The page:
Do I Have to Send a Casting Director a Thank You Gift?

Is a thank-you gift a gracious gesture or another example of pay-to-play?

Dear Mama:

A few months back, a casting director I met through a paid workshop called me in and cast me for a co-star part on a cable series.  Recently, the casting director’s name came up in a conversation with my friend, and I mentioned that she had cast me.  “Oh, what did you send her?” my friend asked.  “I always just send flowers, but I wonder if that’s cliché.”  It never occurred to me to send a casting director flowers as a thank-you for casting me.  As far as I’m concerned, she did her job, I did my job, and a gift isn’t part of the equation.  I feel like sending her a gift would be almost like bribing her to cast me again.  Isn’t there something dishonest about giving someone a gift for doing their job?  It’s not like I send my plumber flowers for unclogging my toilet.

Signed,

Confused and Bristly

Dear Confused:  

Your question puts Mama in mind of a story.  It’s a longish story, but it pays off, so bear with me.  When my sister Gwen was a junior in high school, she was extremely intimidated by her brilliant but standoffish chemistry teacher, Mrs. Trang, to the point that it was affecting her performance in class.  When my mother told Gwen to ask Mrs. Trang for extra help, she claimed that Mrs. Trang was too scary to ask, and, moreover, Mrs. Trang hated her.  Luckily, my wise and sainted Granny happened to be visiting at the time.  “What do you like about Mrs. Trang?” Granny asked my sister.  “Surely there must be something.” After initially protesting, Gwen admitted that Mrs. Trang dressed beautifully.  “So here is what you do,” said my Granny.  “You wait until the next time Mrs. Trang is wearing something you really like, and then, after class, you compliment her on it.”  And my sister did.  (She didn’t have long to wait, because Mrs. Trang really did have great clothes.)  The Tuesday after my Granny’s visit, Gwen approached her teacher after class and timidly told her that she admired her silk scarf.  Mrs. Trang was momentarily taken aback, and then she smiled and thanked Gwen.  They didn’t forge a lifelong bond or anything, but she was warmer to my sister after that, and Gwen found it easier to relax in her class, and ask for the help she needed.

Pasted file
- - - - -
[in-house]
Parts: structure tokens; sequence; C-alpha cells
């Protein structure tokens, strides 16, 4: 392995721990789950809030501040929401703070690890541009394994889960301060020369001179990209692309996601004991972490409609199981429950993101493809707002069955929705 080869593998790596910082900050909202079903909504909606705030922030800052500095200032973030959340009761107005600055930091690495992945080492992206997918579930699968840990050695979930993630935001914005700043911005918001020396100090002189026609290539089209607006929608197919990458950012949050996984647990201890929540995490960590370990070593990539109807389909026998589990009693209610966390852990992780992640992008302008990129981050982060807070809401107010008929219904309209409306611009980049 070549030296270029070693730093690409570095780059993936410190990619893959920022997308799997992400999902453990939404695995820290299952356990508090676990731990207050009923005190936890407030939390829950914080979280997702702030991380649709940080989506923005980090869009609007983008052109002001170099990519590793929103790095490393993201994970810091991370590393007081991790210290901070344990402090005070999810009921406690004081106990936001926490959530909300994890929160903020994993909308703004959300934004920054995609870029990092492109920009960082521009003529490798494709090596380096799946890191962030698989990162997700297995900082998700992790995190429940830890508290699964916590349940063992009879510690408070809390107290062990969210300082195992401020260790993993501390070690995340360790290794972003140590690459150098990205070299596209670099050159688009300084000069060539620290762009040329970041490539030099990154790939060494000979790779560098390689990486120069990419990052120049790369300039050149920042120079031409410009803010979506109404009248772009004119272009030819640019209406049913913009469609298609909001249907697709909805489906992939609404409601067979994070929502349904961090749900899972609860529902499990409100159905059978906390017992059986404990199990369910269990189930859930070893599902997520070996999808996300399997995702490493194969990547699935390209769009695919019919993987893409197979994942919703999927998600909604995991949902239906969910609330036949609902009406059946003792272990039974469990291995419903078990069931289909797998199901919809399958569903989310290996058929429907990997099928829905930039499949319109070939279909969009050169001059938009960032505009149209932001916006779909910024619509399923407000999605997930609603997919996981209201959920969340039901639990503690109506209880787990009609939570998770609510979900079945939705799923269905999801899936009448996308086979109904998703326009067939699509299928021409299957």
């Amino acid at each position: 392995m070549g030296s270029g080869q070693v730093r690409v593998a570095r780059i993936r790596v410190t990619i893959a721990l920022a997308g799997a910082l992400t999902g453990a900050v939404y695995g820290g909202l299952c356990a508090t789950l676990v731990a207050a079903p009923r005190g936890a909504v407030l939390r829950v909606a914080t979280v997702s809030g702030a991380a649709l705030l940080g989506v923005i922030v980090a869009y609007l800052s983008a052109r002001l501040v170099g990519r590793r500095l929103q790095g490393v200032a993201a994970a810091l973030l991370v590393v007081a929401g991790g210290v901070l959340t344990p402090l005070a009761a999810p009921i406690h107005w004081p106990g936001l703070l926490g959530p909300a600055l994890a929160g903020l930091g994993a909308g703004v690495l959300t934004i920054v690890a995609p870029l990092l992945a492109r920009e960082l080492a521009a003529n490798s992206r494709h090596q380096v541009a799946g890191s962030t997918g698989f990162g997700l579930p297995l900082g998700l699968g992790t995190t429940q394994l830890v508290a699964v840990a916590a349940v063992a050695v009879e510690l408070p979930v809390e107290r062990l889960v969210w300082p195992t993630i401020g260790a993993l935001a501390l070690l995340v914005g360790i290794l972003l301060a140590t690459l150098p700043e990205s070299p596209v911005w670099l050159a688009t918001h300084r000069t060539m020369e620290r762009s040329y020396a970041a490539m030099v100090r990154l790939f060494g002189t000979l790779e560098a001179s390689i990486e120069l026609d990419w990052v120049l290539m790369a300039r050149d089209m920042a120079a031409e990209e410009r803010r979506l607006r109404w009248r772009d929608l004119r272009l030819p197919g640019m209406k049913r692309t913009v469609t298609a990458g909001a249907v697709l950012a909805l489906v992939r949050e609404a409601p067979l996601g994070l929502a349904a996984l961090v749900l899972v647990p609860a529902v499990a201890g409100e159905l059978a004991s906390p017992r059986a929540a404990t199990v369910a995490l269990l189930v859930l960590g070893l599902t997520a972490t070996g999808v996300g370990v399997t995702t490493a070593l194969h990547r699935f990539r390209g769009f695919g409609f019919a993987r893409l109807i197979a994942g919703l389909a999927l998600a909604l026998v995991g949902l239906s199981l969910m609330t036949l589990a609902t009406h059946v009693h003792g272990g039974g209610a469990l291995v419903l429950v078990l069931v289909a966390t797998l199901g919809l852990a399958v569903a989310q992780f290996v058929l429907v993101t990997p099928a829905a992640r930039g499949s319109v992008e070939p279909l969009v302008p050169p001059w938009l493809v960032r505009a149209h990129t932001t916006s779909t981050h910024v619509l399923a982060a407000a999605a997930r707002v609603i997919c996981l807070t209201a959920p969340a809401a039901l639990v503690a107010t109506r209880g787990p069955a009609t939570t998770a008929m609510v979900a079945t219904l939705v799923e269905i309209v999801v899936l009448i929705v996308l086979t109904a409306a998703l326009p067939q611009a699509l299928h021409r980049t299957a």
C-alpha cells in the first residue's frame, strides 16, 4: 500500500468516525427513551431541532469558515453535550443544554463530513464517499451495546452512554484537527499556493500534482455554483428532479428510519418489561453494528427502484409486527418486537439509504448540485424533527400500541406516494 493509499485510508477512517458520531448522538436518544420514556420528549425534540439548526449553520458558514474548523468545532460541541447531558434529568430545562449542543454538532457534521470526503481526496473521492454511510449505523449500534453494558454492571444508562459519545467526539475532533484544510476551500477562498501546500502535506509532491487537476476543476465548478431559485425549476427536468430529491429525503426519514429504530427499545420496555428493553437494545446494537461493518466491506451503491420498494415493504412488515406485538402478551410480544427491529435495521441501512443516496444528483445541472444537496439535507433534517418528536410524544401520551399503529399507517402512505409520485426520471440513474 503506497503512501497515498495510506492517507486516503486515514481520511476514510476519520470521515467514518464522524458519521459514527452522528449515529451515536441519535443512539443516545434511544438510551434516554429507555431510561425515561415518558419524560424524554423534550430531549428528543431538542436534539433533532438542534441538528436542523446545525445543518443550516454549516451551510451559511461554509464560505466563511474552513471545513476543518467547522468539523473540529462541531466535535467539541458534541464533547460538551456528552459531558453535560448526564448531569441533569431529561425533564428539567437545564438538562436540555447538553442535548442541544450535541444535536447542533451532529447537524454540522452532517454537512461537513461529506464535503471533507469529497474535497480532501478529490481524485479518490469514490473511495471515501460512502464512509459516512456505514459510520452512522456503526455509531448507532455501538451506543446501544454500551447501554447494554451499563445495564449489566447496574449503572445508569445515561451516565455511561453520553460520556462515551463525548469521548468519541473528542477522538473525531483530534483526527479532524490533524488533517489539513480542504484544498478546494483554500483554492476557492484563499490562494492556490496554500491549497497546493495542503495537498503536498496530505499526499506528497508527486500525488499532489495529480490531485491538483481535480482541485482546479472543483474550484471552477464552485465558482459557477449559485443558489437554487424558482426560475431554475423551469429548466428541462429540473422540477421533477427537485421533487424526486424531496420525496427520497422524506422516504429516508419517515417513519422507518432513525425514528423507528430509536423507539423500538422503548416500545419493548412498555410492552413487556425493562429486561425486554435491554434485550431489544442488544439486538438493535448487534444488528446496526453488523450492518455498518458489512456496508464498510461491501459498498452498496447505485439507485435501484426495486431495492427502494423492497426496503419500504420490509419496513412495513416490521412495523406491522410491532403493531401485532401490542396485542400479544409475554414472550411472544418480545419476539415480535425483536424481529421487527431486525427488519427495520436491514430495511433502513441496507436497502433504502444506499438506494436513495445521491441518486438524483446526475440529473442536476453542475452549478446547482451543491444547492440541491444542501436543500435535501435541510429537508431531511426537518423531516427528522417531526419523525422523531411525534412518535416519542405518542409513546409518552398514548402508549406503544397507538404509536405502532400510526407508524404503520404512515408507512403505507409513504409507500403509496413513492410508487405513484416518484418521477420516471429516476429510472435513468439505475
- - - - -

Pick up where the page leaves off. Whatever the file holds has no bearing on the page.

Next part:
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There are three acceptable reasons to give a gift: to fulfill the social contract, to celebrate an event, and/or out of the fullness of feeling.  Your argument is that there is something dishonest about giving a gift to someone for doing their job—that you are pretending to be grateful for a service that doesn’t deserve gratitude, because the giver is paid for performing it.  But receiving payment cannot preclude anyone from deserving a gift, because gifts by definition are not earned, they are given.  As long as one of the three criteria for gift-giving are met, a gift is appropriate.  If your plumber did an especially brisk job of unclogging your toilet, it would be entirely appropriate to send him on his way with both a check and a plate of chocolate chip cookies.

Now, say you dislike the idea that the social contract has expanded to normalize the custom of actors giving casting directors gifts when they book a job.  Maybe you find it distasteful, or see it as an additional financial burden on actors, or find the transactional undertone unpleasant.  I understand.  I personally find the idea of “push presents” given by husbands to their wives upon the delivery of a baby distasteful.  But I can’t deny that the successful birthing of a baby is a legitimate cause for gift-giving, because it meets two of the prescribed criteria: it’s a cause for celebration, and, presumably, the husband is giving the gift out of the fullness of sincere feeling.

You also seem to think that it is disingenuous to give a gift to someone who you are hoping will be of further service to you.  As such, you might take exception to my Granny’s advice to Gwen about Mrs. Trang: you might consider it manipulative to compliment someone in order to make them like you.  But note, my Granny did not tell my sister: “Just compliment her next outfit.”  She said, “Wait until she wears something you really like, and then compliment her on it.”  In other words, she advised my sister to compliment Mrs. Trang out of the sincere fullness of feeling (in this case, her admiration for a silk scarf).  This is likely why it worked—a compliment, appropriately given, is itself a kind of gift.

So, you have just booked a job.  Ask yourself: Is there cause to celebrate?  Think of the casting director who chose you for the job.   Are you filled with feeling when you consider that she recognized and rewarded your talent, however much you deserved it?  In that case, fulfill the social contract and send her some roses.  There is nothing innately dishonest about participating in social conventions, and it is always wise to honor an instinct to recognize another person’s role in your success.

Until next time,

Mama

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